As the term implies, a listed building is actually added to a list: the National Heritage List for England. You can use this to discover whether your home is listed and if so, what grade it is.

You may also be able to find out what is particularly significant about the building. Some listing records are more detailed than others. Restrictions are there to protect the historic significance of the building.

Listed buildings come in three categories of 'significance':

  • Grade I for buildings of the highest significance
  • Grade II* and
  • Grade II

Most listed building owners are likely to live in a Grade II building as these make up 92% of all listed buildings.

Listed Buildings

Any building or structure which is included in the list of 'buildings of special architectural or historic interest' as defined in the Planning (Listed Building and Conservation Areas) Act 1990.

Local Referendum

A vote for electors in the Neighbourhood Area to accept or reject the Neighbourhood Plan.


Measures taken to lessen the force or intensity of the effects of a development.

National Planning Policy Framework (NPPF)

Sets out national policy and how this is expected to be applied.

Neighbourhood Area

Area to which the Neighbourhood Plan relates

Neighbourhood Plan

A neighbourhood plan is a community-led plan for guiding the future development, regeneration and conservation of an area.

Noise Pollution

Noise pollution or noise disturbance is the disturbing or excessive noise that may harm the activity or balance of human or animal life. The source of most outdoor noise is mainly caused by machines and transport systems eg: motor vehicles engines, aircraft, and trains.


National Planning Practice Guidance


An aim or a goal to assist in achieving the overall vision for the area.

Open Space

All open space of public value including land, river, canals, and lakes.

Open Spaces for formal and informal use

All space of public value, including public landscaped areas, playing fields, parks and play areas, and also including not just land, but also areas of water such as rivers, canals, lakes and reservoirs, which can offer opportunities for sport and recreation or can also act as a visual amenity and a haven for wildlife.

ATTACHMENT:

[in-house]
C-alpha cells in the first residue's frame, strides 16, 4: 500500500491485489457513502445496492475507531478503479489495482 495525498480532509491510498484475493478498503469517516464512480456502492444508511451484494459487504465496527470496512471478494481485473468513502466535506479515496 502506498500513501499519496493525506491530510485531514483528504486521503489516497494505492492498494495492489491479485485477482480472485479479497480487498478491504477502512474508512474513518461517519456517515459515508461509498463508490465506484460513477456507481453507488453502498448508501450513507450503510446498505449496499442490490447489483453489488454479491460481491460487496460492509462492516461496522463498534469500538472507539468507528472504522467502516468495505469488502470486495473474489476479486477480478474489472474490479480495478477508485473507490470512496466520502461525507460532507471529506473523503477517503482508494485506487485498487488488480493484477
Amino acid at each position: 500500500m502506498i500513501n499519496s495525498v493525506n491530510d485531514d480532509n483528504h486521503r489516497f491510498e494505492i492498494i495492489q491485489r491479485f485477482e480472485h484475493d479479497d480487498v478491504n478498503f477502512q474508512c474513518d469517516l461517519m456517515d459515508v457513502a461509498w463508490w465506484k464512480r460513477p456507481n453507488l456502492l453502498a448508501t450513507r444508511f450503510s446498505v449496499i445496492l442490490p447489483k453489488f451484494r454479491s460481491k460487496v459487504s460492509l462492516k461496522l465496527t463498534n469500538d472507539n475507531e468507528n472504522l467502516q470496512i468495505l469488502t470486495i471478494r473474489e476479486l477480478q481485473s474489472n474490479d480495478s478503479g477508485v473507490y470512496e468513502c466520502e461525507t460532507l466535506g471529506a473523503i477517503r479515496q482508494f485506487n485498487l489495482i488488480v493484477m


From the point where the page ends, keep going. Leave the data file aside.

Sequential and Exceptions Test Locations

The methodology recommended by the National Planning Policy Framework to ensure that new developments are sited in the most appropriate locations.

Shared Equity Housing

Shared equity is where more than one party has an interest in the value of the home, with the aim of reducing the cost of occupancy.

Shared Space

Is a design approach that aims to reduce the dominance of motor traffic by reducing or removing traffic signs, road markings and in some cases kerbs, resulting in 'level surfaces'.

Sheltered Housing

Purpose built or converted housing exclusively for sale to elderly people; self-contained accommodation with communal facilities and warden.

Significant Development

A development of a scale sufficient to trigger the requirement for a Transport Assessment in accordance with Roads in Hertfordshire: Highways Design Guide 3 Edition.  e.g. residential development in excess of 80 units.


Site of Special Scientific Interest

A site identified under the Wildlife and Countryside Act 1981 (as amended by the Countryside and Rights of Way Act 2000) as an area of special interest by reason of any of its flora, fauna, geological or physiographical features (basically, plants, animals, and natural features relating to the Earth's structure).

Strategic Environmental Assessement (SEA)

Ensures that the plan is environmentally sustainable

Supplementary Planning Document (SPD)

Documents which add further detail to the policies in a Development Plan.

Supported Housing

As for 'Sheltered Housing', but designed for those with a physical or learning disability rather than just the elderly.

Sustainable Sustainable

Development that meets the needs of the present, without compromising the ability of future generations to meet their own needs.


A local style of architecture for homes and domestic buildings.


A pleasing sight seen from a particular place.


Description of how the community would like their area to be in the future.


A pleasing long narrow view.